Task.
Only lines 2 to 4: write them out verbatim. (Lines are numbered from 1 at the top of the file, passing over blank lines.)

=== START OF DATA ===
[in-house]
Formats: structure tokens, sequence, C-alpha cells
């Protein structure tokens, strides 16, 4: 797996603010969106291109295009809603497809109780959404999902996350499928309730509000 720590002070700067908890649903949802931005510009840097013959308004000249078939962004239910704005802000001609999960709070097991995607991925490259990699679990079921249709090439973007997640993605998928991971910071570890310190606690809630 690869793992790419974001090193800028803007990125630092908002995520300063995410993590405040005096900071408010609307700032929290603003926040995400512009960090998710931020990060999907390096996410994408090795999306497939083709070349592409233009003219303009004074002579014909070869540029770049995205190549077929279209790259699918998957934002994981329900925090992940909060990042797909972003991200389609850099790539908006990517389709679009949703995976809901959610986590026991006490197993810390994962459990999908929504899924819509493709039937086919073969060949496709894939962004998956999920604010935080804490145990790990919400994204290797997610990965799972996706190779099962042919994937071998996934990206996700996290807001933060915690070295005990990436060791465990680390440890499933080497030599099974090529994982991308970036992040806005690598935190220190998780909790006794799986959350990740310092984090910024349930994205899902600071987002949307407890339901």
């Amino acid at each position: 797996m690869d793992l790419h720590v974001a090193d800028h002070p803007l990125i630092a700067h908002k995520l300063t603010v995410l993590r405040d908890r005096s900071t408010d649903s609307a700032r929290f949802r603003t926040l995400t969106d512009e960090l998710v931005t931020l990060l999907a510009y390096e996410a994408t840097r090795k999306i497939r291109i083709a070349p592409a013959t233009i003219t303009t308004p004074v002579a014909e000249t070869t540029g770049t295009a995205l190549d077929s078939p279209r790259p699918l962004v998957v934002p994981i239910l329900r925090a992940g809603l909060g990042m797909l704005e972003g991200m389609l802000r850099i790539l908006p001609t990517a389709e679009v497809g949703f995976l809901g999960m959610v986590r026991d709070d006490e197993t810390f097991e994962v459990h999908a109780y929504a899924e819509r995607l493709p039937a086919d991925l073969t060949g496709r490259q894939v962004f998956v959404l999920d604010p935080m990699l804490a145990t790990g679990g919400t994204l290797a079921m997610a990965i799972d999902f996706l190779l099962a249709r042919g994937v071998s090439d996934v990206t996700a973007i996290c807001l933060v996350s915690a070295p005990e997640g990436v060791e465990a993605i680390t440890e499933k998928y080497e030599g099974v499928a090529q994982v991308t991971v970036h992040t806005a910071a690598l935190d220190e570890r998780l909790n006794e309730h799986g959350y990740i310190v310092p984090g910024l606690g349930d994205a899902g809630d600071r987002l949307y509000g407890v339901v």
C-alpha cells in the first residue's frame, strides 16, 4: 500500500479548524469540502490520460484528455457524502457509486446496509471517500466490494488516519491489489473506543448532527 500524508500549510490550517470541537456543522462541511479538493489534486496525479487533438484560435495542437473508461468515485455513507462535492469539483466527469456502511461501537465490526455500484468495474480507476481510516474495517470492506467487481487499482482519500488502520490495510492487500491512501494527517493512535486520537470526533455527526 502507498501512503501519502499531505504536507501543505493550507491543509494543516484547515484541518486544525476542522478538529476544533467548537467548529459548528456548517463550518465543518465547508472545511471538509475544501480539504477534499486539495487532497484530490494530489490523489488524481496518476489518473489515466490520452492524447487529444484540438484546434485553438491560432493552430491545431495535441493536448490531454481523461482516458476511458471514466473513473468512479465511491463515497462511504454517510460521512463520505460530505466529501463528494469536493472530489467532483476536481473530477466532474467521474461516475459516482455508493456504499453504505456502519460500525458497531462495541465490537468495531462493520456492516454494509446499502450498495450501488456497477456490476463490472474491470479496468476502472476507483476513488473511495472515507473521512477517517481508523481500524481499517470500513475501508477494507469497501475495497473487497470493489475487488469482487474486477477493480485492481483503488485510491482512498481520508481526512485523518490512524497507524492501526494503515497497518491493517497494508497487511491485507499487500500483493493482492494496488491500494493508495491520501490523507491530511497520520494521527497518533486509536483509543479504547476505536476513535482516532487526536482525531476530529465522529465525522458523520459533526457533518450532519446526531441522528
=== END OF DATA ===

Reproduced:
Formats: structure tokens, sequence, C-alpha cells
């Protein structure tokens, strides 16, 4: 797996603010969106291109295009809603497809109780959404999902996350499928309730509000 720590002070700067908890649903949802931005510009840097013959308004000249078939962004239910704005802000001609999960709070097991995607991925490259990699679990079921249709090439973007997640993605998928991971910071570890310190606690809630 690869793992790419974001090193800028803007990125630092908002995520300063995410993590405040005096900071408010609307700032929290603003926040995400512009960090998710931020990060999907390096996410994408090795999306497939083709070349592409233009003219303009004074002579014909070869540029770049995205190549077929279209790259699918998957934002994981329900925090992940909060990042797909972003991200389609850099790539908006990517389709679009949703995976809901959610986590026991006490197993810390994962459990999908929504899924819509493709039937086919073969060949496709894939962004998956999920604010935080804490145990790990919400994204290797997610990965799972996706190779099962042919994937071998996934990206996700996290807001933060915690070295005990990436060791465990680390440890499933080497030599099974090529994982991308970036992040806005690598935190220190998780909790006794799986959350990740310092984090910024349930994205899902600071987002949307407890339901």
């Amino acid at each position: 797996m690869d793992l790419h720590v974001a090193d800028h002070p803007l990125i630092a700067h908002k995520l300063t603010v995410l993590r405040d908890r005096s900071t408010d649903s609307a700032r929290f949802r603003t926040l995400t969106d512009e960090l998710v931005t931020l990060l999907a510009y390096e996410a994408t840097r090795k999306i497939r291109i083709a070349p592409a013959t233009i003219t303009t308004p004074v002579a014909e000249t070869t540029g770049t295009a995205l190549d077929s078939p279209r790259p699918l962004v998957v934002p994981i239910l329900r925090a992940g809603l909060g990042m797909l704005e972003g991200m389609l802000r850099i790539l908006p001609t990517a389709e679009v497809g949703f995976l809901g999960m959610v986590r026991d709070d006490e197993t810390f097991e994962v459990h999908a109780y929504a899924e819509r995607l493709p039937a086919d991925l073969t060949g496709r490259q894939v962004f998956v959404l999920d604010p935080m990699l804490a145990t790990g679990g919400t994204l290797a079921m997610a990965i799972d999902f996706l190779l099962a249709r042919g994937v071998s090439d996934v990206t996700a973007i996290c807001l933060v996350s915690a070295p005990e997640g990436v060791e465990a993605i680390t440890e499933k998928y080497e030599g099974v499928a090529q994982v991308t991971v970036h992040t806005a910071a690598l935190d220190e570890r998780l909790n006794e309730h799986g959350y990740i310190v310092p984090g910024l606690g349930d994205a899902g809630d600071r987002l949307y509000g407890v339901v």